Theatre is transcendental. Just like experiencing ‘Brahman’ – Janardan Ghosh

Krishnopokkho_final_19

Theatre is transcendental. Just like experiencing ‘Brahman’.

Primordial Theatre was used to communicate with the Gods.  It seems that the notions of God and performance were born together.  What was the pressing need for these creations? One common answer could be to search for an abstraction named ‘Truth’. While ritualistic theatre has thinned a lot, the basic purpose with which theatre began has not changed. The search for Truth.

Oglam and Oglam in collaboration with Padatik had maintained that pursuit.  Reflections, Adalate Flounder, Ha Radhe, Bhool Rasta, Beyond Freud and Hayavadana were significant journeys in that direction. Krshno Pokkho – Darkness Intercepted is a walk uphill from our last station. Technically, my last plays explored the text in as many ways possible in a given space. From Raganuraga Bhakti (Ha Radhe) to the hybrid nature of our existence (Hayavadana), all had a strong text as the source of our essential performance. The beginning was the written material. We also tried to interpret the material physically.

Krishnopokkho_final_12However, Krshno Pokkho is a trip other way round. We had the design first. The task was to build the text in the space with the crew member as our primary raw material conforming to the design. The available cast and the source book, Raja, were our tools. We gradually explored the space in the designed way with a skeletal frame of a text and then eventually moved into a permanent worded material. Mayuri Mitra, belonging to a different school of theatre (Sundaram), was a new addition to our experimentation.  With her experienced text-depended theatre skills she was a challenge to our fragile texted exploration of the space.  It was a mutual discovery of new belief systems and understanding. Debkumar Paul, before leaving for Canada, seeded the physical aspect of the body dynamics in space and consequently we framed our own realization by interpolating text in it. Music was also a very early introduction to our work process. While Debuda exhibited his colossal repository of music, I carved it sharper for the play. Music is almost a character in the production guiding the actors into the complex labyrinth of emotions. Partha Majumder created symbolic props. We fashioned a moving space.  As I had insisted on rolling materials (as per the design) he almost got everything on the wheels.  The entire movement and shifting was like random images moving in our mind, overlapped, interlinked, juxtaposed or jumbled. Light was a major involvement in this play on obscurity. Uttio Jana enhanced the magic and used light less and darkness more as his guiding thought. He created darkness of diverse quality with his resources. The only challenge was to separate the real from the illusion and he came up with the idea of using the follow-light with a completely different tonal quality.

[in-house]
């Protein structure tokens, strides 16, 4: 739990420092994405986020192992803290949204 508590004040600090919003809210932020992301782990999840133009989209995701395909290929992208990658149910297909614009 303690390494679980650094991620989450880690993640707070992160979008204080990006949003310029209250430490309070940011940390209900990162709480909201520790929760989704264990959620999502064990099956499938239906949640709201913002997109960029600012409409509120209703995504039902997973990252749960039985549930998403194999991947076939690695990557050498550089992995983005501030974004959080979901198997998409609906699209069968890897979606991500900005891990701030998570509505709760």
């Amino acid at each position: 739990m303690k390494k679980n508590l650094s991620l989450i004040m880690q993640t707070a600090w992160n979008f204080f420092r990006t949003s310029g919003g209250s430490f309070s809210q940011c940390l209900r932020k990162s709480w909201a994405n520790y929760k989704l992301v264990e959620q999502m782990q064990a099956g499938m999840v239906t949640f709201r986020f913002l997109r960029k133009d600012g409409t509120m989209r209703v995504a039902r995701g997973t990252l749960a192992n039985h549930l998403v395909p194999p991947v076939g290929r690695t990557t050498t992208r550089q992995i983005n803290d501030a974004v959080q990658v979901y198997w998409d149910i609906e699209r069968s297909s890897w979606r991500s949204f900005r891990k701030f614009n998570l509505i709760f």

Finally, when my script got its shape my actors had difficulty in dwelling in three states of existence at the same time. The Truth, the Real and the Illusion; the actor, the character and the protagonist’s strong imaginary world. The play dealt with these three states simultaneously, so, it was a serious concern for all of us to define the difference and at the same time pronounce it well for the audience. We started pointing out specific areas to create such signaling points: the ‘point’ where we transmute. Travel from one state to the other. Was that a pure experience? Transcendental ??????

 – Janardan Ghosh                           

Advertisements

One Reply to “Theatre is transcendental. Just like experiencing ‘Brahman’ – Janardan Ghosh”

  1. Hi Janardan Ghosh, Nice article. I have dedicated a set time to read amazing pieces of information about Art and Culture. Coming across this blog was a great hope. Relevant information with the right amount of facts added to my knowledge base.

    Like

Leave a Reply

Fill in your details below or click an icon to log in:

WordPress.com Logo

You are commenting using your WordPress.com account. Log Out / Change )

Twitter picture

You are commenting using your Twitter account. Log Out / Change )

Facebook photo

You are commenting using your Facebook account. Log Out / Change )

Google+ photo

You are commenting using your Google+ account. Log Out / Change )

Connecting to %s